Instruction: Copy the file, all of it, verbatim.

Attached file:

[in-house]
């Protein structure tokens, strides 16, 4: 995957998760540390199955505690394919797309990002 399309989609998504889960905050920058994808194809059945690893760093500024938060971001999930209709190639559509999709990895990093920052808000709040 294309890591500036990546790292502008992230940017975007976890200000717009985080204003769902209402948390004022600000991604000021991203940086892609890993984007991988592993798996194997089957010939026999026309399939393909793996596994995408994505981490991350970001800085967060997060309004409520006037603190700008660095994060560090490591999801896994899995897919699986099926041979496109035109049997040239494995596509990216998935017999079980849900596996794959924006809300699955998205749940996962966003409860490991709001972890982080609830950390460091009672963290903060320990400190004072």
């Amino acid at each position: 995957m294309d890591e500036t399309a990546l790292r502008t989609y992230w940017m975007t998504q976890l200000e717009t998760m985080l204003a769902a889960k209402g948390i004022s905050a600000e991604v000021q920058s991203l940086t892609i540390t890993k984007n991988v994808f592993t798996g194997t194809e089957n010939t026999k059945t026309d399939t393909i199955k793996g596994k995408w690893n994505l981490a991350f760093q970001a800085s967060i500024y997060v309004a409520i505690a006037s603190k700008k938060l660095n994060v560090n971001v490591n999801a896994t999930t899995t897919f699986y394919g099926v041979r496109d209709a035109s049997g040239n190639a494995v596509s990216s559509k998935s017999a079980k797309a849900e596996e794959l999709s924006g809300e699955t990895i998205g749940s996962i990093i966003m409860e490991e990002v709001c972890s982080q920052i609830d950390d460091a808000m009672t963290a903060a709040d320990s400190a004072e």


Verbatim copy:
[in-house]
């Protein structure tokens, strides 16, 4: 995957998760540390199955505690394919797309990002 399309989609998504889960905050920058994808194809059945690893760093500024938060971001999930209709190639559509999709990895990093920052808000709040 294309890591500036990546790292502008992230940017975007976890200000717009985080204003769902209402948390004022600000991604000021991203940086892609890993984007991988592993798996194997089957010939026999026309399939393909793996596994995408994505981490991350970001800085967060997060309004409520006037603190700008660095994060560090490591999801896994899995897919699986099926041979496109035109049997040239494995596509990216998935017999079980849900596996794959924006809300699955998205749940996962966003409860490991709001972890982080609830950390460091009672963290903060320990400190004072």
């Amino acid at each position: 995957m294309d890591e500036t399309a990546l790292r502008t989609y992230w940017m975007t998504q976890l200000e717009t998760m985080l204003a769902a889960k209402g948390i004022s905050a600000e991604v000021q920058s991203l940086t892609i540390t890993k984007n991988v994808f592993t798996g194997t194809e089957n010939t026999k059945t026309d399939t393909i199955k793996g596994k995408w690893n994505l981490a991350f760093q970001a800085s967060i500024y997060v309004a409520i505690a006037s603190k700008k938060l660095n994060v560090n971001v490591n999801a896994t999930t899995t897919f699986y394919g099926v041979r496109d209709a035109s049997g040239n190639a494995v596509s990216s559509k998935s017999a079980k797309a849900e596996e794959l999709s924006g809300e699955t990895i998205g749940s996962i990093i966003m409860e490991e990002v709001c972890s982080q920052i609830d950390d460091a808000m009672t963290a903060a709040d320990s400190a004072e």